The ultimate guide to colour psychology in marketing
We’re surrounded by colour every day. But have you ever stopped to think about what individual colours mean – or how they make you feel or act?
Colour and its psychological effects play an important role in branding and marketing. Customers knowingly (or, more often, unconsciously) make decisions about whether they like a brand or not based on the colours used by the brand.
In this article, we will explain why a good understanding of colour psychology is essential, and what individual colours mean, so you can make the best choices for your brand.
Why are colours vital to branding?
Colours are incredibly significant when it comes to marketing and branding design. Colours can impact how we think and feel about brands and their marketing, how we look at things, our perspectives, and the opinions and decisions we make after observation.
Brands today are competing for customers in an increasingly crowded – and competitive – marketplace. And the time and attention they are granted in decision making is greatly reduced.
Indeed, studies show that customers judge a product within 90 seconds of interaction with it, and about 62%-90% of that judgment is based on colour.
So, as you can imagine, a good knowledge of the importance of colour in decision making can make all the difference and help your brand stand out of the crowd.
Colours and their interpretations
But before you randomly pick a colour simply because you like it, it’s important to understand how people react to colours – and what they can mean.
While, to an extent, colour interpretation varies widely from person to person depending on their personal experiences, there are some universal assumptions about colours and their meanings that can help brands to choose the right tones for their logo and marketing.
Colour theory attributes particular characteristics to individual colours, and is used by designers to ensure marketing and branding creates the right impression.
Just look at how many financial institutions use dark shades of blue to convey reassurance, trust and longevity. Or how many fast food outlets and cartoon networks use bright, fun, young shades of energetic red and orange.
This research found that blue is used in over 75% of credit card brand logos but just 20% of fast food brand logos. And red is used in over 60% of retail brands, but 0% of apparel logos.
Here’s a handy visual chart showing well known logos groups into their colours by Canva:
So, if you want to choose a colour for your logo and marketing, which one would best suit your brand? To help you, here are the main colours, and what they mean as a generalisation.
Black means mystery, strength and refinement
Black is a colour often linked with seriousness and mystery, refinement and strength, but it’s darker side can be associated with depression, loneliness, sadness, and even death.
Black is used extensively in the high-fashion industry. It also works very well in scenarios where high contrast is needed.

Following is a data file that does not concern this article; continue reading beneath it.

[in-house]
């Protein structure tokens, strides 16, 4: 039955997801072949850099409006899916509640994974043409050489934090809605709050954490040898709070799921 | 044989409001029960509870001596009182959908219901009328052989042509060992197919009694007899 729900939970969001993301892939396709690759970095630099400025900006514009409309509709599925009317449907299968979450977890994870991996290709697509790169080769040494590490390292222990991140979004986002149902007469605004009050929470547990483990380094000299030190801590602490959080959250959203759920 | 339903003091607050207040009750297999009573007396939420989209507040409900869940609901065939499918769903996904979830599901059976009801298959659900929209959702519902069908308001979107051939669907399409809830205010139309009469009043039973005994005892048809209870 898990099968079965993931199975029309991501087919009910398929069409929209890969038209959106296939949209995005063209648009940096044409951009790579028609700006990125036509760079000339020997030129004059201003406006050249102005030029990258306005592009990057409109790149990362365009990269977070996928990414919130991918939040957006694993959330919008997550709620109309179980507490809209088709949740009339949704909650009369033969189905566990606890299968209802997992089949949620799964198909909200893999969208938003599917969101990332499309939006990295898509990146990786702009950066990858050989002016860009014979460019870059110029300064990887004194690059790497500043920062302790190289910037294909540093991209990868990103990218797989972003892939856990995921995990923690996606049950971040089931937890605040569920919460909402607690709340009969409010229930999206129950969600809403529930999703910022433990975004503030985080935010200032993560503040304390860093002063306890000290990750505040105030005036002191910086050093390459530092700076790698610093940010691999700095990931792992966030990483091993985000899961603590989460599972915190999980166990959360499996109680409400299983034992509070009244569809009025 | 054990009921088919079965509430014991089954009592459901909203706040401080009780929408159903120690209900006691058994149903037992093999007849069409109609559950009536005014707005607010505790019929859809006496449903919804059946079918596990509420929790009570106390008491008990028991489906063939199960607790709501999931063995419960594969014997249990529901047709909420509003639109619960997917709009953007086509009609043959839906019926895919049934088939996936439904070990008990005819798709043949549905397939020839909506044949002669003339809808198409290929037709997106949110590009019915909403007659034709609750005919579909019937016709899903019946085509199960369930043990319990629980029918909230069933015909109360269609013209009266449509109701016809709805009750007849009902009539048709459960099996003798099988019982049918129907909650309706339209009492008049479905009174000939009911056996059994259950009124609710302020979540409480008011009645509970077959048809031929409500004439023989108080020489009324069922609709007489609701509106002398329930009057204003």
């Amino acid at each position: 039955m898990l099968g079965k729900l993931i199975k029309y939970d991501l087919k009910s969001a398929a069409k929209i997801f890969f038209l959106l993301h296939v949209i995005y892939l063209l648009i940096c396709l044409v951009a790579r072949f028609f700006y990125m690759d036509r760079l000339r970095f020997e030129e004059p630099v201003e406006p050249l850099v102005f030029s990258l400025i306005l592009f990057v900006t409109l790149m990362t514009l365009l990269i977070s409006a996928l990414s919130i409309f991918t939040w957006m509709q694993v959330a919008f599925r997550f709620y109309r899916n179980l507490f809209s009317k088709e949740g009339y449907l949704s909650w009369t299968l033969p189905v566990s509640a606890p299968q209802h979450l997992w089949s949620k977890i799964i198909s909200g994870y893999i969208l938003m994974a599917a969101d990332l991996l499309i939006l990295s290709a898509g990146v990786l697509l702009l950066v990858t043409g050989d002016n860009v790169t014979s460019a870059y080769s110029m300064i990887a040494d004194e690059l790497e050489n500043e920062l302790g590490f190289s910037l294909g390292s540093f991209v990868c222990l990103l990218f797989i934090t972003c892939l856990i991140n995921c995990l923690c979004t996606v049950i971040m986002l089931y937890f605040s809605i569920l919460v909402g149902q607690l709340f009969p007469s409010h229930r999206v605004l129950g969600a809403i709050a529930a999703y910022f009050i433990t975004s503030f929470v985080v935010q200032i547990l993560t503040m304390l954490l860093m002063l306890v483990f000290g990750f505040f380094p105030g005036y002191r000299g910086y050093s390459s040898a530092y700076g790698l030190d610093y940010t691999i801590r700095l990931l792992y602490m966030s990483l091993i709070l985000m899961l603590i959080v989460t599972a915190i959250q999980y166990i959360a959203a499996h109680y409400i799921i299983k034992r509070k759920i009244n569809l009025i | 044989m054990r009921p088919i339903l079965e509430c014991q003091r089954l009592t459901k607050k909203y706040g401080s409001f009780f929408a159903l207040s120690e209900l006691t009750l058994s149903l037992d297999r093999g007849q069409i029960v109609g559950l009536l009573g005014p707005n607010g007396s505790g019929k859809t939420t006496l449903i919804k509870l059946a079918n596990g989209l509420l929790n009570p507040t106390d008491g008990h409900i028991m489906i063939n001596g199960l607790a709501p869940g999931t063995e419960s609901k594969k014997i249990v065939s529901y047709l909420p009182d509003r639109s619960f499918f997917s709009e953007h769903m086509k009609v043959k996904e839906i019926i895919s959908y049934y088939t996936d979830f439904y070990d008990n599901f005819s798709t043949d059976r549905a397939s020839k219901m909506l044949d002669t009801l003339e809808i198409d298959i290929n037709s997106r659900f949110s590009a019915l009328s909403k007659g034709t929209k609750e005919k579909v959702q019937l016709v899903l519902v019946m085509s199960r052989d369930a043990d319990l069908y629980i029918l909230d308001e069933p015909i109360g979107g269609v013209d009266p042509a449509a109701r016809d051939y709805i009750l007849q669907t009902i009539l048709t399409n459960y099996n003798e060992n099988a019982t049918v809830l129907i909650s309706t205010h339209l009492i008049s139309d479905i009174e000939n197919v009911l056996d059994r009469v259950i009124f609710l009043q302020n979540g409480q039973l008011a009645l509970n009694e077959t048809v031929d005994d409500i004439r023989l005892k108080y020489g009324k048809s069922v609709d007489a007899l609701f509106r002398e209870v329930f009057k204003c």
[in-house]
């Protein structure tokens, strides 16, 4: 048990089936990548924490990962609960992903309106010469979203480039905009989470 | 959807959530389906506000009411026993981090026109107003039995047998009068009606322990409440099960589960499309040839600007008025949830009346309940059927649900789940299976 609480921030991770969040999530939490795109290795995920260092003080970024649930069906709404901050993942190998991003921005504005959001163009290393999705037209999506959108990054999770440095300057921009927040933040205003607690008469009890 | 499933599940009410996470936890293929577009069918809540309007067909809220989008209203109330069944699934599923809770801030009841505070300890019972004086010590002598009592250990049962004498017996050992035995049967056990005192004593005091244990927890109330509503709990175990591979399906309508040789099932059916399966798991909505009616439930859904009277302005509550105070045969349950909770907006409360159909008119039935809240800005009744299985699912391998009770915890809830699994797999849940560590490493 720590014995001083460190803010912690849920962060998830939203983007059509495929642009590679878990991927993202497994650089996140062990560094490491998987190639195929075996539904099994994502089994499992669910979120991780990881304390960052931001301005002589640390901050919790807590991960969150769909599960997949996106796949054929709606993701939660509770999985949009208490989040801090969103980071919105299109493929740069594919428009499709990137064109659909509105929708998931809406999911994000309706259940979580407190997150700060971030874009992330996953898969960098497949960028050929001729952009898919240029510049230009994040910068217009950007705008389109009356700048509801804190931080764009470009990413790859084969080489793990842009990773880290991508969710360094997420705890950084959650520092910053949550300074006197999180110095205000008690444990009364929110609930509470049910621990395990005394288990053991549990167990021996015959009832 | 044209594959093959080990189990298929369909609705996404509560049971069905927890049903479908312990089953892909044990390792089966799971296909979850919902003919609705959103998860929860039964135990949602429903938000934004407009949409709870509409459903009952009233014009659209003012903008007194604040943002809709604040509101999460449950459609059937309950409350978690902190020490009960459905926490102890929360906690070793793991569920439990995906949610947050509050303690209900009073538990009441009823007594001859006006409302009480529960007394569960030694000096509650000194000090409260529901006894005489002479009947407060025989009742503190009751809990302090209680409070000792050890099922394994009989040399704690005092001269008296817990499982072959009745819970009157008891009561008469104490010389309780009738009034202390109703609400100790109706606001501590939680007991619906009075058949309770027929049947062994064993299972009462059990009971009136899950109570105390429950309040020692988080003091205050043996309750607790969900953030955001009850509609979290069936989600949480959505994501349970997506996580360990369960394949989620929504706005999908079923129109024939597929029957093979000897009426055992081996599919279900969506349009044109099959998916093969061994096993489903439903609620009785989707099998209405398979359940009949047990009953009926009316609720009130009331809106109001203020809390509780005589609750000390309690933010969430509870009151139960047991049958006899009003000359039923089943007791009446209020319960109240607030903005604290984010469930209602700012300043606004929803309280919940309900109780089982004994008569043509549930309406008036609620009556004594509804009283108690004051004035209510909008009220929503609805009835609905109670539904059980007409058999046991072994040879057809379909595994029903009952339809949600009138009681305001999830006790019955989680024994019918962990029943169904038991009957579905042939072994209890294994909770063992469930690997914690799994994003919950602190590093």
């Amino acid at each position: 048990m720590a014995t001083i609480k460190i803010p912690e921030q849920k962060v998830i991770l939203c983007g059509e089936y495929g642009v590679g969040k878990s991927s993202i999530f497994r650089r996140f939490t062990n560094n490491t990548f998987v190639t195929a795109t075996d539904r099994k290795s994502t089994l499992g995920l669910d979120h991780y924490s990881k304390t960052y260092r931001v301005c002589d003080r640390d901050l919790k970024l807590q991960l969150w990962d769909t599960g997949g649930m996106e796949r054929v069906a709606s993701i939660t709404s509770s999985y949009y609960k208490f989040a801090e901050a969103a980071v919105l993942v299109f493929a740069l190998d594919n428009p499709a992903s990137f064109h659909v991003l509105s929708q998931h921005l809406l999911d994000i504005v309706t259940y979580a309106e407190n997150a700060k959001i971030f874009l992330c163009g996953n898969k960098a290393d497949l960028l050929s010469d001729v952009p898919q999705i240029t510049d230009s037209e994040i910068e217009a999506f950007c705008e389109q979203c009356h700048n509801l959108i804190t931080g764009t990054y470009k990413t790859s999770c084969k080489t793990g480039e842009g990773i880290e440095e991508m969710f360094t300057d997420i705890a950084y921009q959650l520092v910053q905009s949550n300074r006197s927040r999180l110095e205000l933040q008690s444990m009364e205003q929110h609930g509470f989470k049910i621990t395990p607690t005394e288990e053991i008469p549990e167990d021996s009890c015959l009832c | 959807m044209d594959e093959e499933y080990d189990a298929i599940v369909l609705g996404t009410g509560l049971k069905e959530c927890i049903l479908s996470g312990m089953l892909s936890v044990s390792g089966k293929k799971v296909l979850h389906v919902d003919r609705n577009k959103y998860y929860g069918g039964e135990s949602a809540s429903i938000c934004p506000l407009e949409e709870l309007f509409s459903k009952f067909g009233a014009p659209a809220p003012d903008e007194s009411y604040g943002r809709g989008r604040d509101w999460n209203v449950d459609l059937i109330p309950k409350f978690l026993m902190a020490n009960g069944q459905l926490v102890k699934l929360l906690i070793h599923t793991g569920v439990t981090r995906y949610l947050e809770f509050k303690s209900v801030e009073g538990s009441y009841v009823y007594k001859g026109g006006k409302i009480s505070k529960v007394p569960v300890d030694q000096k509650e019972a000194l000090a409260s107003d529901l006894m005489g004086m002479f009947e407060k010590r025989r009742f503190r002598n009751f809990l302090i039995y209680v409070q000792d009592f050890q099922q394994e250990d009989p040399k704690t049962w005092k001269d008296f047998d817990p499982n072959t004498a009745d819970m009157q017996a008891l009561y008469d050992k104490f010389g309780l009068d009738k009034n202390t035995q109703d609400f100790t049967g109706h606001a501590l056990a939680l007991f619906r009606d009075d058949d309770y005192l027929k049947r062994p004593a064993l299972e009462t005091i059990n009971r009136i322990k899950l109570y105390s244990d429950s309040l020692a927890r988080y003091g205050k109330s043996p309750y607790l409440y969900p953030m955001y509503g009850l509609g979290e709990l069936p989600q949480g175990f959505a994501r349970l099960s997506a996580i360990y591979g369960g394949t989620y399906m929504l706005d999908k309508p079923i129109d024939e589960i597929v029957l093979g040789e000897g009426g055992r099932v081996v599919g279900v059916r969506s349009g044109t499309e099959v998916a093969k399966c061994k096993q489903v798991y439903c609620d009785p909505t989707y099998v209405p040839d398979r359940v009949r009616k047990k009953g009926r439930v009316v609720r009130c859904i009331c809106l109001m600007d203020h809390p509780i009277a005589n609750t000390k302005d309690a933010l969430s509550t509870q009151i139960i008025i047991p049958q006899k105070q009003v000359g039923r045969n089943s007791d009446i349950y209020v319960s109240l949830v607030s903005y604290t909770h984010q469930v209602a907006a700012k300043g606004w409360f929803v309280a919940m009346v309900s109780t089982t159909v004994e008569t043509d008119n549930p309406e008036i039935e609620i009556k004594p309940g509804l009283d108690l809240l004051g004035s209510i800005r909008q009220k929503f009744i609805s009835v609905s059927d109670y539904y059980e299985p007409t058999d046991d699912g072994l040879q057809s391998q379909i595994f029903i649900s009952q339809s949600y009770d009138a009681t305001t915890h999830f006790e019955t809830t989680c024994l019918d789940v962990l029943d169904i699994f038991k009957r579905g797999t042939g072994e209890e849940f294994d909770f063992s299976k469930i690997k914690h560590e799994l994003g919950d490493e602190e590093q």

Blue means stability, calmness and confidence
Blue is an incredibly popular choice of brand colour. Emitting calmness and trustworthiness, brands tend to opt for shades of blue if they want to be seen as reliable and trustworthy.
Brown means earthy, comfort and security
The colour brown is related to natural elements, such wood, earth, sand etc. Green is also associated with nature, but has stronger bonds with life and liveliness.
Brown is more grounded, literally and figuratively, as it’s seen in nature in roots of plants and heavy trunks of trees. This association gives it emotions of balance, firmness, and support.
Green means growth, health and envy
Green is commonly associated with nature, life, and growth. In nature, green is most widely present in the leaves of trees and plants, binding it strongly together with life, liveliness, and vibrancy.
If your brand or product is somewhat related to nature conservation or eco-balance, you might want to incorporate some green in it.
Orange means imagination, adventure and excitement
Orange commonly represents excitement and energy, as well as sympathy and friendliness. Studies have shown that the colour orange can boost a sense of activity and stimulate brain neurons.
Maybe that’s why it’s easy to understand now why three of the five business books on my bookshelf right now heavily feature the colour orange.
Purple means nobility, spirituality and wisdom
Purple is a majestic colour, but also has roots in imagination and wisdom. A blend of red in blue, it shares equal characteristics of both, with the power and passion of red, and the calmness and trust of blue.
It’s particularly easy to spot its association with royalty and its use in sports.
Red means excitement, passion and danger
Red is strongly associated with excitement and energy. In short, red is a colour that is easy to spot and easily stands out. Traffic lights have the colour red to indicate STOP because it is easily visible from a distance.
Red can be powerful when employed on things like buttons, or warning boards – anything that demands attention and caution. Depending on the context used, red can also portray aggression and anger. So use it wisely.
Yellow means happiness, positivity and warmth
Yellow, the colour associated with the mighty ball of fire – the Sun, is the epitome of happiness, positivity, and warmth.
Used in the right balance, yellow oozes joy, happiness, and confidence. Too much, though, can make people hypercritical and anxious.
What colours will you use for your marketing?
We hope this introduction to the psychology of colour helps you when choosing colours for your logo and brand colour palette, and gives you some inspiration.
Iman Shakeel is a Content Writer at Designfier, a graphic design marketplace that can help you to choose the best colour for your branding and marketing.
Photo by Alex Jackman